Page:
The Internet, including online computer communications, has become increasingly important to marketers’ activities, as they provide exchanges and access to markets worldwide. The ability to interact with stakeholders has created new marketing opportunities and risks that are not currently specifically addressed in the American Marketing Association Code of Ethics. The American Marketing Association Code of Ethics for Internet marketing provides additional guidance and direction for ethical responsibility in this dynamic area of marketing. The American Marketing Association is committed to ethical professional conduct and has adopted these principles for using the Internet, including on-line marketing activities utilizing network computers.
Internet marketers must assess the risks and take responsibility for the consequences of their activities. Internet marketers’ professional conduct must be guided by:
1. Support of professional ethics to avoid harm by protecting the rights of privacy, ownership and access.
2. Adherence to all applicable laws and regulations with no use of Internet marketing that would be illegal, if conducted by mail, telephone, fax or other media.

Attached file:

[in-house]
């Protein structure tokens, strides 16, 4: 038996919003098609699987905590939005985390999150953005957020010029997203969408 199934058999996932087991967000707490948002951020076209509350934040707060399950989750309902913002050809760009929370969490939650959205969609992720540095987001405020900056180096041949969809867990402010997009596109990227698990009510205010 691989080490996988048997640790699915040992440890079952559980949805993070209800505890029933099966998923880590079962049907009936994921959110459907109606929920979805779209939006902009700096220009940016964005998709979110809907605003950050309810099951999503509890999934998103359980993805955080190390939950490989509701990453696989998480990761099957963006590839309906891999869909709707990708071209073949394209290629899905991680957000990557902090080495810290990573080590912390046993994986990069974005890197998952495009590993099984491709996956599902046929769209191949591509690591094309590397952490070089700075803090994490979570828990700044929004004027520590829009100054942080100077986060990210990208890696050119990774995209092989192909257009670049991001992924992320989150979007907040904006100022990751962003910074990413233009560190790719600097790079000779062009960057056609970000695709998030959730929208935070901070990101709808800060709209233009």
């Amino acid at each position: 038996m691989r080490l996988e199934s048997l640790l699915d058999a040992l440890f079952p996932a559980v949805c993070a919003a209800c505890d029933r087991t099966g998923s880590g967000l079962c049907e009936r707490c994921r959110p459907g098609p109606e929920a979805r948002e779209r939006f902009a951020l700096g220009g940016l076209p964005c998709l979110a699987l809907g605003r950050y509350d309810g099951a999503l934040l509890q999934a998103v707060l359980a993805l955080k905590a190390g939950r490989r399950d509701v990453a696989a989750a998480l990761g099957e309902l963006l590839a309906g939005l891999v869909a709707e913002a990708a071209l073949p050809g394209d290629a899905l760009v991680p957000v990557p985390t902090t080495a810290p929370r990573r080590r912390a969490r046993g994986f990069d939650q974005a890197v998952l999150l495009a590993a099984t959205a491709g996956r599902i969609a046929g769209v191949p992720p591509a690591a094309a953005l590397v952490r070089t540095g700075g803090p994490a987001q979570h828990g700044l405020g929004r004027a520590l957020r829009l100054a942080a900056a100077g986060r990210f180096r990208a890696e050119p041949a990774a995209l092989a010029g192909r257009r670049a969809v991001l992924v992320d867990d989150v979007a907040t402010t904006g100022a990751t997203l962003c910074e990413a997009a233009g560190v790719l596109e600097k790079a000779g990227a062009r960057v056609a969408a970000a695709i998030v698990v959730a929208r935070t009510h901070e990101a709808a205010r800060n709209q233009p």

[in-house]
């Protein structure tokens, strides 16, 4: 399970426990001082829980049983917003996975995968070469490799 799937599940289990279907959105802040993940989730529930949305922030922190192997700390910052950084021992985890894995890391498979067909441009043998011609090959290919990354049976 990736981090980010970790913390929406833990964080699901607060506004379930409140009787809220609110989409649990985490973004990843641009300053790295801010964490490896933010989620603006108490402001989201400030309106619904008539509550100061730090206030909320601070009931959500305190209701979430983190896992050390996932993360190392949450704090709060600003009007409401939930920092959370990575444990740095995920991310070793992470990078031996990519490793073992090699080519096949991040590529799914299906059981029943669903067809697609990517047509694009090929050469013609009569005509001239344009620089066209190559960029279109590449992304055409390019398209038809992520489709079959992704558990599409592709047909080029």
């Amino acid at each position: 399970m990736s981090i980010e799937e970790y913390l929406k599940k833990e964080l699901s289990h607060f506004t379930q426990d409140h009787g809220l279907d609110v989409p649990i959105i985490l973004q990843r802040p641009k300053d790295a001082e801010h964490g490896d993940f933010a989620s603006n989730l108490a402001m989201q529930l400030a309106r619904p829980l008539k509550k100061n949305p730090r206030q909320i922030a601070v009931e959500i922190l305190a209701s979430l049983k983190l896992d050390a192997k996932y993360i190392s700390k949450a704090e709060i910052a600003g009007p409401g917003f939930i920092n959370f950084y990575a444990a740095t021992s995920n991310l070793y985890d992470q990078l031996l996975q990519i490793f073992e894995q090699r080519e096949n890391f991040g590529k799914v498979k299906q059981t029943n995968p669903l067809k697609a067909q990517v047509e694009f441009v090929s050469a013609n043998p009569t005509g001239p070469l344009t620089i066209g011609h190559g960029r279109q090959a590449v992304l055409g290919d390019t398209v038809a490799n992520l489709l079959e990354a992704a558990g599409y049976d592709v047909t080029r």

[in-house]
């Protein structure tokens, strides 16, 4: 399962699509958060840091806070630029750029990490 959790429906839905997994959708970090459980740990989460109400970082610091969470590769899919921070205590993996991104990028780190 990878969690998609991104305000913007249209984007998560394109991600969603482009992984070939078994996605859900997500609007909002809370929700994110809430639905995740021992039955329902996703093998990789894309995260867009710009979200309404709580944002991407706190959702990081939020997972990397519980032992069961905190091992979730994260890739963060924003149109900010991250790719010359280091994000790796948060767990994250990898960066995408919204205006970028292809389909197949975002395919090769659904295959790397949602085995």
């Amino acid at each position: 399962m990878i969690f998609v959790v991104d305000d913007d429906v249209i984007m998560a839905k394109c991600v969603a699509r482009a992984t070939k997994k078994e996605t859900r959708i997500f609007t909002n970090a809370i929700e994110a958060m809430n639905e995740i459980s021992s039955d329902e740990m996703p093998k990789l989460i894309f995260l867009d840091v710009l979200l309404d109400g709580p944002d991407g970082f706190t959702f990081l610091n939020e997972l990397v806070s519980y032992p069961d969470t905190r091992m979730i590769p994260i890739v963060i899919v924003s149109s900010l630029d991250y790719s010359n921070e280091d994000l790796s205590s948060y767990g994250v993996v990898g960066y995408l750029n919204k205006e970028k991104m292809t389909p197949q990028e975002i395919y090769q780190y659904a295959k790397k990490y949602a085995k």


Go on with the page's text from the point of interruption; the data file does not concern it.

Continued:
3. Awareness of changes in regulations related to Internet marketing.
4. Effective communication to organizational members on risks and policies related to Internet marketing, when appropriate.
5. Organizational commitment to ethical Internet practices communicated to employees, customers and relevant stakeholders.
Information collected from customers should be confidential and used only for expressed purposes. All data, especially confidential customer data, should be safeguarded against unauthorized access. The expressed wishes of others should be respected with regard to the receipt of unsolicited e-mail messages.
Information obtained from the Internet sources should be properly authorized and documented. Information ownership should be safeguarded and respected. Marketers should respect the integrity and ownership of computer and network systems.
Marketers should treat access to accounts, passwords, and other information as confidential, and only examine or disclose content when authorized by a responsible party. The integrity of others’ information systems should be respected with regard to placement of information, advertising or messages.